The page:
Just to add to the existing answer.
Even if your transaction is mined in a block it does not necessarily mean it will stay in the canonical chain. It will probably be in the canonical chain at some point but it's impossible to know when.
If the block is not part of the canonical chain it will basically be reverted - which will not hurt your subsequent transactions as a reverted transaction is still a valid transaction. But if it's imperative for you that the transactions are seen as mined in a certain order you have to wait for X confirmations before sending the next transaction (where X is a number of your choice). A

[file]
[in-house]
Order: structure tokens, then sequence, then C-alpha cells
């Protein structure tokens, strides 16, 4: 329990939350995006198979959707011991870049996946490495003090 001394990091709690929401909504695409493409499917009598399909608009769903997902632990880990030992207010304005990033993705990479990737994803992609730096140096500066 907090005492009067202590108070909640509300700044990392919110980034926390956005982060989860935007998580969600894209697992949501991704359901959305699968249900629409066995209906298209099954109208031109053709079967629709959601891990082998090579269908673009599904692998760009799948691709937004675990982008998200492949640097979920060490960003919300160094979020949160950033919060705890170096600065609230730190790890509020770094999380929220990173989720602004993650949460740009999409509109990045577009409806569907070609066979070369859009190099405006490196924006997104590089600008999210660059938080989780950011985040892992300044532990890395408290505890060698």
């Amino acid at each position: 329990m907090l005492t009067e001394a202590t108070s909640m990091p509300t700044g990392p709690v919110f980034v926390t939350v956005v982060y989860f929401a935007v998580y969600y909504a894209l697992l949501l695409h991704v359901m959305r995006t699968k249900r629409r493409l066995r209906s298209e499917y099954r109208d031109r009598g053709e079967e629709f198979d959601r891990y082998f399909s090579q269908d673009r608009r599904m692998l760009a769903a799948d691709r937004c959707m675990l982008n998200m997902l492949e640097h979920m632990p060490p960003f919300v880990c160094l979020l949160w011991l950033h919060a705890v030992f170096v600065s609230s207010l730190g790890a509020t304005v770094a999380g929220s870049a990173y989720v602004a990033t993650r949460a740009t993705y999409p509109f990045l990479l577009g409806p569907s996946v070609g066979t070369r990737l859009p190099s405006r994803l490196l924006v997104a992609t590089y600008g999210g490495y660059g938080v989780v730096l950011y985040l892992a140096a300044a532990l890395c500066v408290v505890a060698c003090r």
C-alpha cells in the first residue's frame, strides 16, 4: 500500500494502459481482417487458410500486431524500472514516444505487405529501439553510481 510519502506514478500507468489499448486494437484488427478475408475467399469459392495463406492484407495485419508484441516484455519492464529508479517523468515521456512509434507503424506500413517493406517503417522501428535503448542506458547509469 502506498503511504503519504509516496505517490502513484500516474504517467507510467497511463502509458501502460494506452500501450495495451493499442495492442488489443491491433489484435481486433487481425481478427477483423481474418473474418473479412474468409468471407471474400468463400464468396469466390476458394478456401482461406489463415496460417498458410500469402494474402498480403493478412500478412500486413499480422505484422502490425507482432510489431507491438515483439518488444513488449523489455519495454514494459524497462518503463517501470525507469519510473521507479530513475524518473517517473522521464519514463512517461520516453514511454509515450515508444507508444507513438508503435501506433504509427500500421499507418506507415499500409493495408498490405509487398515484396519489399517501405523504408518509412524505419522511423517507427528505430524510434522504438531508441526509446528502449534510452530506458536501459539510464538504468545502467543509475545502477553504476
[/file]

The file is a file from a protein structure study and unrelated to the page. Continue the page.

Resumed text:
confirmation here means a block on top of the transaction in question.
In theory all transactions in the current Ethereum blockchain may be reverted some day but the more confirmations there are for a given block, the less likely the event is. This is also why exchanges require X amount of confirmations for a transaction before accepting it.